Mike Huckabee will get at least one vote in Apache Junction.

Charles Reichly, 70, said he's still hoping Huckabee can earn a comeback victory.

"Who knows, he might come out and win yet, like the Giants," Reichly said.

Submitted by Tribune reporter Sonu Munshi

10:15 a.m.: Gilbert voters find short lines

Gilbert voters faced short wait times midmorning at Victory Tabernacle Church near Lindsay and Elliot roads in Gilbert.

Rene Gomez said she voted for John McCain because he thinks he's the "right man for the job."

Carolyn Esslinger also voted for McCain. She cited his positions on the economy and the war in Iraq.

"I really think he is the best candidate with his values -- and what he says about the war and the economy," Esslinger said.

But other Gilbert residents had their own views.

A man who called himself Frank said he voted for Republican Ron Paul.

"The other ones bounce around," Frank said. "But he seems the most straightforward and tells the truth about things."

Meanwhile, Republican Mia Palmer voted for Mitt Romney.

"I think he has the most experience to run the country," Palmer said. "He's a good guy, a family guy."

Tina Lang, a Democrat, said she voted for Hillary Clinton because of her plan to overhaul the nation's health care system.

"We are in a crisis with health care," Lang said.

Submitted by Tribune reporter Alexandra Weiler

8:40 a.m.: No youth movement at ASU ... at least not yet

Those candidates hoping for the “youth vote” might have their work cut out for them at Arizona State University.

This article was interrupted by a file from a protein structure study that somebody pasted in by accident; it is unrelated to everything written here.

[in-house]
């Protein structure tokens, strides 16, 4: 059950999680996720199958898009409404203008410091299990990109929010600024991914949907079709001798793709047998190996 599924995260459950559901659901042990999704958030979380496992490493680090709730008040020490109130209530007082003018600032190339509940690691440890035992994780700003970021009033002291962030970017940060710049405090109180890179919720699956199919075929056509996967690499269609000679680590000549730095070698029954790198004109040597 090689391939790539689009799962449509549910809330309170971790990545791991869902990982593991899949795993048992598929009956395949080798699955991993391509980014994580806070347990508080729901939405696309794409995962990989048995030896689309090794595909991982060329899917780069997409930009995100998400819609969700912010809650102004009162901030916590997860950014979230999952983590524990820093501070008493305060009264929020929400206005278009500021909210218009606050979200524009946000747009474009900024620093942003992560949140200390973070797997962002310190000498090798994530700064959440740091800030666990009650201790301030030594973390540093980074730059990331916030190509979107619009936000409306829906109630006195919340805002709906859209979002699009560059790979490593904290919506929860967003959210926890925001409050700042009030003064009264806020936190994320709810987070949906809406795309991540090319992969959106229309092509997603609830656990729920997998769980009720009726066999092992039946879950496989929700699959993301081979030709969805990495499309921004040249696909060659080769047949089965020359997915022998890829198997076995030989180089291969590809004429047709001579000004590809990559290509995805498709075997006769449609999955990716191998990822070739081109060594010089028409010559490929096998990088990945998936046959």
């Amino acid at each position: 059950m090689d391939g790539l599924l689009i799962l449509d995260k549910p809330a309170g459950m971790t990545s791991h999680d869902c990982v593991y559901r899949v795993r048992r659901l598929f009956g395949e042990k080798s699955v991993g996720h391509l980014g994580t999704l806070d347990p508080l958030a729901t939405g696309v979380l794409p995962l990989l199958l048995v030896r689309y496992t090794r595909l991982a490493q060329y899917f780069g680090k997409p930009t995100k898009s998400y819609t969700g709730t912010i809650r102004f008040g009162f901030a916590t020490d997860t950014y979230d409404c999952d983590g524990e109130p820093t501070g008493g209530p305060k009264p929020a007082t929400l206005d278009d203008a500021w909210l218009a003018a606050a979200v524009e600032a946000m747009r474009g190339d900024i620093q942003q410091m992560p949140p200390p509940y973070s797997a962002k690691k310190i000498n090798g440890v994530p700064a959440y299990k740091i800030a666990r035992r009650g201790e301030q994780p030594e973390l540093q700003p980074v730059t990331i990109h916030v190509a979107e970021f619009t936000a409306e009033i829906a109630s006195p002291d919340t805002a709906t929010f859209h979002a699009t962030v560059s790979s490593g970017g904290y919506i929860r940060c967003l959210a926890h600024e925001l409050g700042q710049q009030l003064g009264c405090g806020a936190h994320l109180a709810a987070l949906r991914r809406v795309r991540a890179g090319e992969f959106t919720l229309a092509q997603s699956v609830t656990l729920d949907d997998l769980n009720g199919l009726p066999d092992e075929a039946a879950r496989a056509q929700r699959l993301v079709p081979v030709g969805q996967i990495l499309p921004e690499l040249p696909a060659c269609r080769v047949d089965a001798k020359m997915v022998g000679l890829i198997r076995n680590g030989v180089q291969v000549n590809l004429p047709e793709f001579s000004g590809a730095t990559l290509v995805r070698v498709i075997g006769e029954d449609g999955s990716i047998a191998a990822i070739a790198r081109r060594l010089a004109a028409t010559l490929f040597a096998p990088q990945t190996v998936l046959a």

Just after 8:40 a.m. at a polling location on Sixth Avenue, in the midst of campus, there were no lines.

In fact, just three voters came in and out of the polls, located at a church, during a 20-minute span. No students were campaigning, handing leaflets or holding signs nearby.

Submitted by Tribune reporter Andrea Natekar

8:30 a.m.: A.J. voters focus on immigration, war

Apache Junction voters were trickling into a polling place Tuesday morning at St. George's Catholic Community Church. Despite cool temperatures, more than 230 had cast ballots by 8:30 a.m.

Kristy, a 29-year-old mother who declined to give her last name, showed up with her two small children, Avonell and Becca.

The Republican said she voted for Mitt Romney over John McCain because she believes McCain is not strong enough on immigration. Kristy said the immigration issue hits close to home.

"I'm sick and tired of my husband's tools getting stolen," Kristy said. "I want our borders to be secure."

About 70 to 80 cars were parked at the church, but voters faced short wait times.